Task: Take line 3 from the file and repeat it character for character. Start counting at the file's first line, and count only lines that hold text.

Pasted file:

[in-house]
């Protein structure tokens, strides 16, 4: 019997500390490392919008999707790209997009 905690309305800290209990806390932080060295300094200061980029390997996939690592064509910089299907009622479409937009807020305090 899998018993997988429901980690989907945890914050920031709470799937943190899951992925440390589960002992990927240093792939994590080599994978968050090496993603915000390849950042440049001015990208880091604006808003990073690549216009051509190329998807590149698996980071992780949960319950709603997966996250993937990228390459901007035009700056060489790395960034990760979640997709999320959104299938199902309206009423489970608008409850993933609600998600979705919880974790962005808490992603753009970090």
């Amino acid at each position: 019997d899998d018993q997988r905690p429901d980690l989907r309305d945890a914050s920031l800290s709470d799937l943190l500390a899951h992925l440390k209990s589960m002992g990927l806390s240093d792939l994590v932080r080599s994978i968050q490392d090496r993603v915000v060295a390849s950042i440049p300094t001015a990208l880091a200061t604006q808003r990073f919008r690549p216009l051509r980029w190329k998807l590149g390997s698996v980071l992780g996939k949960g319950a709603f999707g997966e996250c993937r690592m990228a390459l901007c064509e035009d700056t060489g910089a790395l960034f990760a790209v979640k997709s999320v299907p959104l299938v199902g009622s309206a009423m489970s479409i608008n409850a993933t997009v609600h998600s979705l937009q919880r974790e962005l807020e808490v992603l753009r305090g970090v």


């Amino acid at each position: 019997d899998d018993q997988r905690p429901d980690l989907r309305d945890a914050s920031l800290s709470d799937l943190l500390a899951h992925l440390k209990s589960m002992g990927l806390s240093d792939l994590v932080r080599s994978i968050q490392d090496r993603v915000v060295a390849s950042i440049p300094t001015a990208l880091a200061t604006q808003r990073f919008r690549p216009l051509r980029w190329k998807l590149g390997s698996v980071l992780g996939k949960g319950a709603f999707g997966e996250c993937r690592m990228a390459l901007c064509e035009d700056t060489g910089a790395l960034f990760a790209v979640k997709s999320v299907p959104l299938v199902g009622s309206a009423m489970s479409i608008n409850a993933t997009v609600h998600s979705l937009q919880r974790e962005l807020e808490v992603l753009r305090g970090v």